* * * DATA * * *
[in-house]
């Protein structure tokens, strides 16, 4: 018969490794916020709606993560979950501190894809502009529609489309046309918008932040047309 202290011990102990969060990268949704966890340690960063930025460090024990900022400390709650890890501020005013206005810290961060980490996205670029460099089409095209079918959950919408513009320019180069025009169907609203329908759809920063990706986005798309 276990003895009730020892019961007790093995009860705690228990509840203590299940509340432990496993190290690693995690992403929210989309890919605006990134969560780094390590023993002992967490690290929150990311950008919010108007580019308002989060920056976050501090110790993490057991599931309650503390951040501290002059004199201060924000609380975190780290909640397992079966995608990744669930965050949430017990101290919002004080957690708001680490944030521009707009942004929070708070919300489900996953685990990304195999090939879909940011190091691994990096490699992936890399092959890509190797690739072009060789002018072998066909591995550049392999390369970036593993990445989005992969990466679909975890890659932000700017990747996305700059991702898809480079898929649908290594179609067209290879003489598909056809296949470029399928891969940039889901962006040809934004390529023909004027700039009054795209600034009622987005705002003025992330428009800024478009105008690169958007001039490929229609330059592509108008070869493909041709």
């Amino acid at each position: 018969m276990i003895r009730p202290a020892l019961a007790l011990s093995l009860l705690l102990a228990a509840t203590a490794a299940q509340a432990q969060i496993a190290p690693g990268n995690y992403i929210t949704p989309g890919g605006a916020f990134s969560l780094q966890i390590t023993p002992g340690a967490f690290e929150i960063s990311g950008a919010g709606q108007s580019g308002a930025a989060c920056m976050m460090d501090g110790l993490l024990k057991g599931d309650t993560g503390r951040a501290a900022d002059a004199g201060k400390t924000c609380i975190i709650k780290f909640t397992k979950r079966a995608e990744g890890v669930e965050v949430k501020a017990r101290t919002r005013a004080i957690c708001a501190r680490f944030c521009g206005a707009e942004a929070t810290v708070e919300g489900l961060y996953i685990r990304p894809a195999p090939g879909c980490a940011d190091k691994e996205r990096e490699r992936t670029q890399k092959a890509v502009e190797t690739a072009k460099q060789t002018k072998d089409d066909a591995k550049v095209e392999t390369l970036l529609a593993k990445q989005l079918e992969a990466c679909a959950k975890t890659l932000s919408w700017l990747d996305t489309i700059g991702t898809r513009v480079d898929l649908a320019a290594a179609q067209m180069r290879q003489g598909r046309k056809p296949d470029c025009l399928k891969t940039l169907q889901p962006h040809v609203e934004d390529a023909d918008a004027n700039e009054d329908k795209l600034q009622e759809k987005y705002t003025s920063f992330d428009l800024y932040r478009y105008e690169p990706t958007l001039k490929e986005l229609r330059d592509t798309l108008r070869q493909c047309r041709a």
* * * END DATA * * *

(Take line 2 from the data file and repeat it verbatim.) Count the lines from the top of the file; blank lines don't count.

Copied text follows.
């Protein structure tokens, strides 16, 4: 018969490794916020709606993560979950501190894809502009529609489309046309918008932040047309 202290011990102990969060990268949704966890340690960063930025460090024990900022400390709650890890501020005013206005810290961060980490996205670029460099089409095209079918959950919408513009320019180069025009169907609203329908759809920063990706986005798309 276990003895009730020892019961007790093995009860705690228990509840203590299940509340432990496993190290690693995690992403929210989309890919605006990134969560780094390590023993002992967490690290929150990311950008919010108007580019308002989060920056976050501090110790993490057991599931309650503390951040501290002059004199201060924000609380975190780290909640397992079966995608990744669930965050949430017990101290919002004080957690708001680490944030521009707009942004929070708070919300489900996953685990990304195999090939879909940011190091691994990096490699992936890399092959890509190797690739072009060789002018072998066909591995550049392999390369970036593993990445989005992969990466679909975890890659932000700017990747996305700059991702898809480079898929649908290594179609067209290879003489598909056809296949470029399928891969940039889901962006040809934004390529023909004027700039009054795209600034009622987005705002003025992330428009800024478009105008690169958007001039490929229609330059592509108008070869493909041709």